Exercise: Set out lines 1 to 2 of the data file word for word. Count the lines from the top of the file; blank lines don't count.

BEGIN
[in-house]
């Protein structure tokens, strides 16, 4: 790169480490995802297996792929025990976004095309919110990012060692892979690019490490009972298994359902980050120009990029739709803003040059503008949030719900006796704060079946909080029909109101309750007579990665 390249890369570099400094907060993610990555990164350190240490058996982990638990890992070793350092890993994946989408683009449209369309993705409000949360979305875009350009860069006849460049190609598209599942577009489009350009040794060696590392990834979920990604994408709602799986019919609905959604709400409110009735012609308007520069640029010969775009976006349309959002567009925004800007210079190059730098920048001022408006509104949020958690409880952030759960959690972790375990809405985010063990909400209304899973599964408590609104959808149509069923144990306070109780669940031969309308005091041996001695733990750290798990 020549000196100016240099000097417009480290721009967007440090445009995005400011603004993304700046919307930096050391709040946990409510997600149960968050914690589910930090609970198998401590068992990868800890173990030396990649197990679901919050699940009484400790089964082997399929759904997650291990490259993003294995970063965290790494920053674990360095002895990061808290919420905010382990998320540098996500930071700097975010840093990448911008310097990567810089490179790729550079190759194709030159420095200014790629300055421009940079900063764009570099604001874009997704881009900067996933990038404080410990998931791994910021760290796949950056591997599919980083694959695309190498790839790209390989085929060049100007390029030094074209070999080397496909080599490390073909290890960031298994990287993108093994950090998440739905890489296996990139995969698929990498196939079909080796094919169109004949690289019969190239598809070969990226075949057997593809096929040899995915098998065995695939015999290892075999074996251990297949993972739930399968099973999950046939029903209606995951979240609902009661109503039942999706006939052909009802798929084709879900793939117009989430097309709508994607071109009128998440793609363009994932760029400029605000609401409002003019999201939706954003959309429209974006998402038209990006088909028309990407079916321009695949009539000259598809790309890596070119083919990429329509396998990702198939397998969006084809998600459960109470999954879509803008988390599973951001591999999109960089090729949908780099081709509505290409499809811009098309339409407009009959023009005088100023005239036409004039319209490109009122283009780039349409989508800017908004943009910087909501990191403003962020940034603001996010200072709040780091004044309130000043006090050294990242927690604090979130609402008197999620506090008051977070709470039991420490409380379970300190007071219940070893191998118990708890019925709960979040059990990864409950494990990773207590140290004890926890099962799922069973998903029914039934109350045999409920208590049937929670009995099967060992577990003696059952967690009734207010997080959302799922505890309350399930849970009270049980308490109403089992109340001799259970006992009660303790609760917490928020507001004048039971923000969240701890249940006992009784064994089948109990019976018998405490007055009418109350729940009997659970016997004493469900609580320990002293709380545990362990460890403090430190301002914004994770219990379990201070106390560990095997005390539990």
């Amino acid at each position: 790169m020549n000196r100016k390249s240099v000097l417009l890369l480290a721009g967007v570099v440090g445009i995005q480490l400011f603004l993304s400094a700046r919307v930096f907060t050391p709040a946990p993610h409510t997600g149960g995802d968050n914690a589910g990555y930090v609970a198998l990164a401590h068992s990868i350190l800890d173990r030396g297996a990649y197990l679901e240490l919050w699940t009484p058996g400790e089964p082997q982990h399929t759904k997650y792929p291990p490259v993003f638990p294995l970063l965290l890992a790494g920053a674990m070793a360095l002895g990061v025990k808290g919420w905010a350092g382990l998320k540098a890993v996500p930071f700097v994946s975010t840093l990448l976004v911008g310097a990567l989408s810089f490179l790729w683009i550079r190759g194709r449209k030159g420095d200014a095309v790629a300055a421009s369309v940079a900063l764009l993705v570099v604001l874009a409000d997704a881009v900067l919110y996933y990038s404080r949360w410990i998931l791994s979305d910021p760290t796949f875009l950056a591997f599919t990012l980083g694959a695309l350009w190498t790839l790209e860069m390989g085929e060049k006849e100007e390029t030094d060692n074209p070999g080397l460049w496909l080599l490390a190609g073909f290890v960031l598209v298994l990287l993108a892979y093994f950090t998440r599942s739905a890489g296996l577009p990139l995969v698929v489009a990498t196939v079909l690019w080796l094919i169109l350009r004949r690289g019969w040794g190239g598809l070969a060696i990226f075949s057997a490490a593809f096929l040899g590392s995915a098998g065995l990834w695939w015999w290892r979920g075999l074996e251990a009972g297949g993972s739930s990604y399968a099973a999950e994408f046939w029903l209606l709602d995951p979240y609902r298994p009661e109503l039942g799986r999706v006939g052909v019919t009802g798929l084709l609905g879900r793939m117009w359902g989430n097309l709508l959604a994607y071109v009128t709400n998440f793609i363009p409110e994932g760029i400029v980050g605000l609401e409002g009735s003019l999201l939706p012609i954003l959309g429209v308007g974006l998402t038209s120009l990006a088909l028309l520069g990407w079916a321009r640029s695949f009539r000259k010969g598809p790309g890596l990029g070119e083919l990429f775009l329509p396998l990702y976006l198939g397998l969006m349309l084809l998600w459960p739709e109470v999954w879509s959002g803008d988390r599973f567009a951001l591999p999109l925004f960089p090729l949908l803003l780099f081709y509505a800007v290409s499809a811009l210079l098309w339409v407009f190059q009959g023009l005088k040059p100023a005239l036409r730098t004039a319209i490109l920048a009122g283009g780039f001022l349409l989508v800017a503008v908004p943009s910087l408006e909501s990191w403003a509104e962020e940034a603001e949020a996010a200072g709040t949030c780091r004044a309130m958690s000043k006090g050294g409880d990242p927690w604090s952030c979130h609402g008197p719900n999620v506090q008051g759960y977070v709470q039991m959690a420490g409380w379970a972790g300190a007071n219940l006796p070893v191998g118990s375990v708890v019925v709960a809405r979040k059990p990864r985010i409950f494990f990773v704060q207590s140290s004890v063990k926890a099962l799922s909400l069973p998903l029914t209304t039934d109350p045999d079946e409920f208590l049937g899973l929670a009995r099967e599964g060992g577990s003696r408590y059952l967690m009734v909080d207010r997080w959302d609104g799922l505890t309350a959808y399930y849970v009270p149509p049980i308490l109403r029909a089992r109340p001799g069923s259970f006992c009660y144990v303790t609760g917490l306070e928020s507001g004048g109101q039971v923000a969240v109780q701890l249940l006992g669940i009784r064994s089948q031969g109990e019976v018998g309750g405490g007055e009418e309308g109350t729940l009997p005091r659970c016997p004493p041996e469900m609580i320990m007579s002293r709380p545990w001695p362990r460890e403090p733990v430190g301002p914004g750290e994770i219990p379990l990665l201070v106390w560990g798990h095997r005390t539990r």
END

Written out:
[in-house]
């Protein structure tokens, strides 16, 4: 790169480490995802297996792929025990976004095309919110990012060692892979690019490490009972298994359902980050120009990029739709803003040059503008949030719900006796704060079946909080029909109101309750007579990665 390249890369570099400094907060993610990555990164350190240490058996982990638990890992070793350092890993994946989408683009449209369309993705409000949360979305875009350009860069006849460049190609598209599942577009489009350009040794060696590392990834979920990604994408709602799986019919609905959604709400409110009735012609308007520069640029010969775009976006349309959002567009925004800007210079190059730098920048001022408006509104949020958690409880952030759960959690972790375990809405985010063990909400209304899973599964408590609104959808149509069923144990306070109780669940031969309308005091041996001695733990750290798990 020549000196100016240099000097417009480290721009967007440090445009995005400011603004993304700046919307930096050391709040946990409510997600149960968050914690589910930090609970198998401590068992990868800890173990030396990649197990679901919050699940009484400790089964082997399929759904997650291990490259993003294995970063965290790494920053674990360095002895990061808290919420905010382990998320540098996500930071700097975010840093990448911008310097990567810089490179790729550079190759194709030159420095200014790629300055421009940079900063764009570099604001874009997704881009900067996933990038404080410990998931791994910021760290796949950056591997599919980083694959695309190498790839790209390989085929060049100007390029030094074209070999080397496909080599490390073909290890960031298994990287993108093994950090998440739905890489296996990139995969698929990498196939079909080796094919169109004949690289019969190239598809070969990226075949057997593809096929040899995915098998065995695939015999290892075999074996251990297949993972739930399968099973999950046939029903209606995951979240609902009661109503039942999706006939052909009802798929084709879900793939117009989430097309709508994607071109009128998440793609363009994932760029400029605000609401409002003019999201939706954003959309429209974006998402038209990006088909028309990407079916321009695949009539000259598809790309890596070119083919990429329509396998990702198939397998969006084809998600459960109470999954879509803008988390599973951001591999999109960089090729949908780099081709509505290409499809811009098309339409407009009959023009005088100023005239036409004039319209490109009122283009780039349409989508800017908004943009910087909501990191403003962020940034603001996010200072709040780091004044309130000043006090050294990242927690604090979130609402008197999620506090008051977070709470039991420490409380379970300190007071219940070893191998118990708890019925709960979040059990990864409950494990990773207590140290004890926890099962799922069973998903029914039934109350045999409920208590049937929670009995099967060992577990003696059952967690009734207010997080959302799922505890309350399930849970009270049980308490109403089992109340001799259970006992009660303790609760917490928020507001004048039971923000969240701890249940006992009784064994089948109990019976018998405490007055009418109350729940009997659970016997004493469900609580320990002293709380545990362990460890403090430190301002914004994770219990379990201070106390560990095997005390539990």